Sometimes we have to accept the options we have. So here is my non-math input. You quoted what others have said and it may or may not be true. In Lutsk there must be professions that require higher math ... like engineers, architects, CPA, etc ... ask their opinions as to the correct path and how their experiences have helped or hurt them and learn from their experiences. Is your goal to teach or to enter a field that requires higher math?

    There are options to assist you .... I personally like the Khanacademy.org. Their lesson plans guide and assist you through all of the steps from 1 + 1 to calculus.

    In Lutsk there is a organization called: Organization for Educational Resources and Technological Training (ORT). I found it at: http://ort.ru/en/projects/current/proekt-ort-keshernet/

    I once read that there are circles that meet ... you may want to seek a science or math circle .... as the professionals in your area for help locating these and the meeting places.

    Sorry I cannot offer better advice. I wish you well. Bob.
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    Jan 5 2014: Did you guys know that there are illegal numbers? Yes, numbers that are ILLEGAL!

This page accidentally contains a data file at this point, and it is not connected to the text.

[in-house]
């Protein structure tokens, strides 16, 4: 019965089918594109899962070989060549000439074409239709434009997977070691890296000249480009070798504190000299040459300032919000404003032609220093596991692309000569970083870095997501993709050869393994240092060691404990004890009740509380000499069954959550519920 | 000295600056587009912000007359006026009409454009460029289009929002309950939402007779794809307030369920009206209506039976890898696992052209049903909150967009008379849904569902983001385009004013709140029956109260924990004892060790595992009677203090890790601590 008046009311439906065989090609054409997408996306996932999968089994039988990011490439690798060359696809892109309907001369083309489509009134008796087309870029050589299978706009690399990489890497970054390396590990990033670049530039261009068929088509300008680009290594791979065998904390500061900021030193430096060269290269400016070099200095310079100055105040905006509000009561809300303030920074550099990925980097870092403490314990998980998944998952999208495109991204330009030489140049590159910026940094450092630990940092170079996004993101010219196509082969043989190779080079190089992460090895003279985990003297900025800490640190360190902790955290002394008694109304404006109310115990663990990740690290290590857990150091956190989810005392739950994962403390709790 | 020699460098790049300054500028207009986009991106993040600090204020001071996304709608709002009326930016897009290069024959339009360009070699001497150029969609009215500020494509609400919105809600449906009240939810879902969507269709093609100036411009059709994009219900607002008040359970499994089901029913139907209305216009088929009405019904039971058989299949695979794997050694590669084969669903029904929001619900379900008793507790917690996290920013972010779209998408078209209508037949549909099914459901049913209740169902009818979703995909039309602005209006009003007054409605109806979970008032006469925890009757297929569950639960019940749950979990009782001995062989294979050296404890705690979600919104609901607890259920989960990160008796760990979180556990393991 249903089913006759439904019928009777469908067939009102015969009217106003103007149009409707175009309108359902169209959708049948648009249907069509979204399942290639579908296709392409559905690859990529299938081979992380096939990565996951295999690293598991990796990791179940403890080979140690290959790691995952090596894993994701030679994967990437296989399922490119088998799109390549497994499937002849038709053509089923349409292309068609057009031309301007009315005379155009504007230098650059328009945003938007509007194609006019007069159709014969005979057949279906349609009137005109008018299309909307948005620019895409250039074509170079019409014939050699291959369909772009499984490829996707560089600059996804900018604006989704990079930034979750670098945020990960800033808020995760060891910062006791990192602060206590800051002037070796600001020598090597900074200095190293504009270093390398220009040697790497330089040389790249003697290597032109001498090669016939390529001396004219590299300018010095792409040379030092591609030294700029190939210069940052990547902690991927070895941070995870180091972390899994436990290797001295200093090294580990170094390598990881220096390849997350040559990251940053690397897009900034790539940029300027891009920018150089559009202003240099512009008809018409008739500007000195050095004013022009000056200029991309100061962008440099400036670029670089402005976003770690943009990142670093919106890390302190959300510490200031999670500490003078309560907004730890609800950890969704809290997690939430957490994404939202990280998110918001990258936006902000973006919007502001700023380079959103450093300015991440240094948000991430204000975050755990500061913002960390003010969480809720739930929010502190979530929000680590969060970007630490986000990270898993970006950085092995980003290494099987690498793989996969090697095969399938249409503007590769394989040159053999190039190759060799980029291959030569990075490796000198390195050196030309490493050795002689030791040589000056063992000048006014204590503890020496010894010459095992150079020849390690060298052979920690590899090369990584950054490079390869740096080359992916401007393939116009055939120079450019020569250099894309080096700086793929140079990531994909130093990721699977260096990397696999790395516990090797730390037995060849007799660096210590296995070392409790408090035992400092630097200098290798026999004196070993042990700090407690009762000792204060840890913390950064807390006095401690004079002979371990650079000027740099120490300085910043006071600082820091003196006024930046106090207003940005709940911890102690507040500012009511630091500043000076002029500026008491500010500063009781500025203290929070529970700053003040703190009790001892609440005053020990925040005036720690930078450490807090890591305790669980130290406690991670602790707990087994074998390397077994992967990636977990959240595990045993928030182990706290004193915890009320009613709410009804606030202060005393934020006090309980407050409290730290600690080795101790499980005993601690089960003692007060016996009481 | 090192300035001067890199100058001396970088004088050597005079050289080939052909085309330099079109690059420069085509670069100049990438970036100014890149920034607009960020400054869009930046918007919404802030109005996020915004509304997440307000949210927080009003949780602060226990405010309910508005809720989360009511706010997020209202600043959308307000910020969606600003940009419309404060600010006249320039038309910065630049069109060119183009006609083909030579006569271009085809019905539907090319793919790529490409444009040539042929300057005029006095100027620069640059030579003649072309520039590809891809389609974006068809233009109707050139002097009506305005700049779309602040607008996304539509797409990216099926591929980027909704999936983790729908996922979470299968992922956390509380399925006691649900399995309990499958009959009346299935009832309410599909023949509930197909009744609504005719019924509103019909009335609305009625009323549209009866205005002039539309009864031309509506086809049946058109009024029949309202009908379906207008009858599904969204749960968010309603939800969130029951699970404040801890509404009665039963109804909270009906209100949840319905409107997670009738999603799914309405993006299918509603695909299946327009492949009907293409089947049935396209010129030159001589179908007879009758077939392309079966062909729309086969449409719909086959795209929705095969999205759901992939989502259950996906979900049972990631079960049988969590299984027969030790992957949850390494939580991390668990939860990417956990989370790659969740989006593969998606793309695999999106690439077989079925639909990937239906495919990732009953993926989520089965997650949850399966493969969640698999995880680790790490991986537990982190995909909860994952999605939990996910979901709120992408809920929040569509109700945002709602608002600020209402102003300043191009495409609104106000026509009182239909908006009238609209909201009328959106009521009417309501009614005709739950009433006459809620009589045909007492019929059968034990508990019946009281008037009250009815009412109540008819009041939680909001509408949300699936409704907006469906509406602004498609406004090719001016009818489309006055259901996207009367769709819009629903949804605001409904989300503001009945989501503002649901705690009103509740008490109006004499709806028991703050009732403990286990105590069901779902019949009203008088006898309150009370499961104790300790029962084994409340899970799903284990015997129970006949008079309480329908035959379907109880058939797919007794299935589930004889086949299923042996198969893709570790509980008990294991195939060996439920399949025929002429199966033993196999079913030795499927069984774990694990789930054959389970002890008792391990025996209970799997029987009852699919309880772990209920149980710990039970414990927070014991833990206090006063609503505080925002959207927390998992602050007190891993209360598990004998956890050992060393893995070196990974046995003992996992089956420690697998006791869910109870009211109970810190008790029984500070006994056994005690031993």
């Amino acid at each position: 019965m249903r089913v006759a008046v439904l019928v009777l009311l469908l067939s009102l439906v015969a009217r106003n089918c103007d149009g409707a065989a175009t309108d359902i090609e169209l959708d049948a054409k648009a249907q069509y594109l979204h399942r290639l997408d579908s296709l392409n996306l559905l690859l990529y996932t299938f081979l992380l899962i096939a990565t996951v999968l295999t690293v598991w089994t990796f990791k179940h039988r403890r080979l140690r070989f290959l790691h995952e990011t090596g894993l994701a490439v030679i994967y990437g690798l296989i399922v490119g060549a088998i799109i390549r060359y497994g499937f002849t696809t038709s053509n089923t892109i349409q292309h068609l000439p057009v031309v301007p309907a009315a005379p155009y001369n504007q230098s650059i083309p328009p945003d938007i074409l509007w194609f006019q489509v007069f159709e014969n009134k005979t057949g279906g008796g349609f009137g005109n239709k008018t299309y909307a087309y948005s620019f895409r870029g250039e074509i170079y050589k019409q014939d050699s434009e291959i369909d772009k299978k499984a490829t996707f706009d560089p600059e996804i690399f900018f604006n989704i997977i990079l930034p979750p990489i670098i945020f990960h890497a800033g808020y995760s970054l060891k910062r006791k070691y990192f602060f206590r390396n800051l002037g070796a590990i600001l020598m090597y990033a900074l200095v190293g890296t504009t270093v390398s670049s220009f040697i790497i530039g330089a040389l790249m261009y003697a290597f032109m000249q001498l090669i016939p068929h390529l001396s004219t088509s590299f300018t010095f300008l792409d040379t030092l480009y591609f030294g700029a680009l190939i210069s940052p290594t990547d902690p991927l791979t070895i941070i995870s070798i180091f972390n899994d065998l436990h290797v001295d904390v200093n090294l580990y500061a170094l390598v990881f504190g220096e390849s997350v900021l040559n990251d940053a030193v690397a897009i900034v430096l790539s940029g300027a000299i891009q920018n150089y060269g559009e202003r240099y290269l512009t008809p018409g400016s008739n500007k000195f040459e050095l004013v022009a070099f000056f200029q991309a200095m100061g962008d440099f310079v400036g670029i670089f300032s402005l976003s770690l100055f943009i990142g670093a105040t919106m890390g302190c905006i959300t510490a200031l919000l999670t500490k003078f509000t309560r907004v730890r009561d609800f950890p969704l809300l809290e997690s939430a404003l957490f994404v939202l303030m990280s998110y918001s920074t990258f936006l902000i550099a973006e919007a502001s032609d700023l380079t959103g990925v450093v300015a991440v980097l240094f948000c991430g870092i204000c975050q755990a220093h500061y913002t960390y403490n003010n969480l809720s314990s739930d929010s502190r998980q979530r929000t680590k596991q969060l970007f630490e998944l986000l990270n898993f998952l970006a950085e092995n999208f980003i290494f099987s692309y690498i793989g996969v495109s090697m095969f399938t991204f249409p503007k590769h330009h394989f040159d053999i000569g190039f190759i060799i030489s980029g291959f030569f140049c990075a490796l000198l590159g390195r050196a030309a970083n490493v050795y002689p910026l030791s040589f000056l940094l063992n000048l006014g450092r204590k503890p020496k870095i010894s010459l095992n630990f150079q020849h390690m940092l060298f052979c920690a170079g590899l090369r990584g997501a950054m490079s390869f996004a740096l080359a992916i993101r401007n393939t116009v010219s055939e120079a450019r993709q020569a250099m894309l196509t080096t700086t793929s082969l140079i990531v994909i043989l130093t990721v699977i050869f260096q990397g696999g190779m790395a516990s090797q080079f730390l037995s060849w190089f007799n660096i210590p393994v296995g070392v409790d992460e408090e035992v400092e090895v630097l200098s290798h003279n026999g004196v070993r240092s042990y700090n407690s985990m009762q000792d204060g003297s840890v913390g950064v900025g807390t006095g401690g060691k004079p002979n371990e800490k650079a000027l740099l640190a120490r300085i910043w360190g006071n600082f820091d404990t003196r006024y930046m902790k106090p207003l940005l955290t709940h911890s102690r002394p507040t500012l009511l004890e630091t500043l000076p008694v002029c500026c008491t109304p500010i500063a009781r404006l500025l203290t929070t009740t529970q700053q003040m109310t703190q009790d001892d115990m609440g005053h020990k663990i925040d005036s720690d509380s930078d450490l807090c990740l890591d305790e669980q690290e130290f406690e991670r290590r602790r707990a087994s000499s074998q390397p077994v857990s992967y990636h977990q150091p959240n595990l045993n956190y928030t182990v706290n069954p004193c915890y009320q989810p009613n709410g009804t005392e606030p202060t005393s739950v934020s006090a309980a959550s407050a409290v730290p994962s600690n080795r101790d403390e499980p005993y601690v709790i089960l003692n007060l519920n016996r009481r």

https://www.youtube.com/watch?v=wo19Y4tw0l8
  • Jan 4 2014: Let me discuss the mathematical sciences in 2 stages. The first stage involves the basic topics like (basic) algebra, trigonometry, analytical geometry, then the college level courses like calculus, differencial equations and probably some theory probability and statistics. These are the necessary concept to be the bases for any second stage study in many specialized field of experts or professionals in mathematics. So there are field in econometrics, statistics, actuary, various engineering design and quality control, physics and mathematicians in business marketing, investment management and biomedical sciences including genetics and epidemiology. (the study of the cause and transmission of diseases). I mentioned this is because the choice of which field will interest you has to be made before you get your bachelor's degree or even earlier.